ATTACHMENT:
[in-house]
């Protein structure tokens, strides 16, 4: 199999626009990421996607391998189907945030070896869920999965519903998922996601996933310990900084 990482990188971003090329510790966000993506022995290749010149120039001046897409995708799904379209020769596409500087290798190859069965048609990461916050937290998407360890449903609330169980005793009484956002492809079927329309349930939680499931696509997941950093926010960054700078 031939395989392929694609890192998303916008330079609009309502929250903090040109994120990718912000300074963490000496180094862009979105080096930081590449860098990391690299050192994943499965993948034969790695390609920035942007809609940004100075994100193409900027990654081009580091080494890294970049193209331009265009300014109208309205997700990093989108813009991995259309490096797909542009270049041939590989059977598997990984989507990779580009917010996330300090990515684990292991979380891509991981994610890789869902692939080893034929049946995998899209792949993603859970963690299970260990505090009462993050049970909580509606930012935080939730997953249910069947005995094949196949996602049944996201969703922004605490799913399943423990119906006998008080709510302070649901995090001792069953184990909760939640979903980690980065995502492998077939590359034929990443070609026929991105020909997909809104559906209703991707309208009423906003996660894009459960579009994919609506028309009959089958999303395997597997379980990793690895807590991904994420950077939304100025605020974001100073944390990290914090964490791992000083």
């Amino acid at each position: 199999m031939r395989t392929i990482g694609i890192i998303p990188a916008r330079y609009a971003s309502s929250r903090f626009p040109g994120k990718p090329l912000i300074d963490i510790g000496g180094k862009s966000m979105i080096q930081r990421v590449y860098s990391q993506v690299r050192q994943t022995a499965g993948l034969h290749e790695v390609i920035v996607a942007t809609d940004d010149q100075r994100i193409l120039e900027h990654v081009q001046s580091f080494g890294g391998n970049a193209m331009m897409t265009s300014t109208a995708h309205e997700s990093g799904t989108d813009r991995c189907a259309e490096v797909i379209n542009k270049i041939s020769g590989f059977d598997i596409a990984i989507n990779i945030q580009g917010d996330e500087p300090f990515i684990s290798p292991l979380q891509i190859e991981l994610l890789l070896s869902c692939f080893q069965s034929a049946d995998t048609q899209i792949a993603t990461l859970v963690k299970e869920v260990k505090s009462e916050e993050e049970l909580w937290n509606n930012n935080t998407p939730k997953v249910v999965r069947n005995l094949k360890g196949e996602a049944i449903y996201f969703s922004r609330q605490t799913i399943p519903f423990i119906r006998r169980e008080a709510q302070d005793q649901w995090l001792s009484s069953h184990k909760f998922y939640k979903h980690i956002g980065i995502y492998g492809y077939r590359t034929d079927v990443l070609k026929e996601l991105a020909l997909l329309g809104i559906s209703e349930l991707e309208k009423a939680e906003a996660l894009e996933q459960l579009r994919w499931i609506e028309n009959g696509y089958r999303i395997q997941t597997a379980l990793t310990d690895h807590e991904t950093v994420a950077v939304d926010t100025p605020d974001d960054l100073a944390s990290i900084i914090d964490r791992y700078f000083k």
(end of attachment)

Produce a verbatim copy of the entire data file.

[in-house]
């Protein structure tokens, strides 16, 4: 199999626009990421996607391998189907945030070896869920999965519903998922996601996933310990900084 990482990188971003090329510790966000993506022995290749010149120039001046897409995708799904379209020769596409500087290798190859069965048609990461916050937290998407360890449903609330169980005793009484956002492809079927329309349930939680499931696509997941950093926010960054700078 031939395989392929694609890192998303916008330079609009309502929250903090040109994120990718912000300074963490000496180094862009979105080096930081590449860098990391690299050192994943499965993948034969790695390609920035942007809609940004100075994100193409900027990654081009580091080494890294970049193209331009265009300014109208309205997700990093989108813009991995259309490096797909542009270049041939590989059977598997990984989507990779580009917010996330300090990515684990292991979380891509991981994610890789869902692939080893034929049946995998899209792949993603859970963690299970260990505090009462993050049970909580509606930012935080939730997953249910069947005995094949196949996602049944996201969703922004605490799913399943423990119906006998008080709510302070649901995090001792069953184990909760939640979903980690980065995502492998077939590359034929990443070609026929991105020909997909809104559906209703991707309208009423906003996660894009459960579009994919609506028309009959089958999303395997597997379980990793690895807590991904994420950077939304100025605020974001100073944390990290914090964490791992000083």
């Amino acid at each position: 199999m031939r395989t392929i990482g694609i890192i998303p990188a916008r330079y609009a971003s309502s929250r903090f626009p040109g994120k990718p090329l912000i300074d963490i510790g000496g180094k862009s966000m979105i080096q930081r990421v590449y860098s990391q993506v690299r050192q994943t022995a499965g993948l034969h290749e790695v390609i920035v996607a942007t809609d940004d010149q100075r994100i193409l120039e900027h990654v081009q001046s580091f080494g890294g391998n970049a193209m331009m897409t265009s300014t109208a995708h309205e997700s990093g799904t989108d813009r991995c189907a259309e490096v797909i379209n542009k270049i041939s020769g590989f059977d598997i596409a990984i989507n990779i945030q580009g917010d996330e500087p300090f990515i684990s290798p292991l979380q891509i190859e991981l994610l890789l070896s869902c692939f080893q069965s034929a049946d995998t048609q899209i792949a993603t990461l859970v963690k299970e869920v260990k505090s009462e916050e993050e049970l909580w937290n509606n930012n935080t998407p939730k997953v249910v999965r069947n005995l094949k360890g196949e996602a049944i449903y996201f969703s922004r609330q605490t799913i399943p519903f423990i119906r006998r169980e008080a709510q302070d005793q649901w995090l001792s009484s069953h184990k909760f998922y939640k979903h980690i956002g980065i995502y492998g492809y077939r590359t034929d079927v990443l070609k026929e996601l991105a020909l997909l329309g809104i559906s209703e349930l991707e309208k009423a939680e906003a996660l894009e996933q459960l579009r994919w499931i609506e028309n009959g696509y089958r999303i395997q997941t597997a379980l990793t310990d690895h807590e991904t950093v994420a950077v939304d926010t100025p605020d974001d960054l100073a944390s990290i900084i914090d964490r791992y700078f000083k």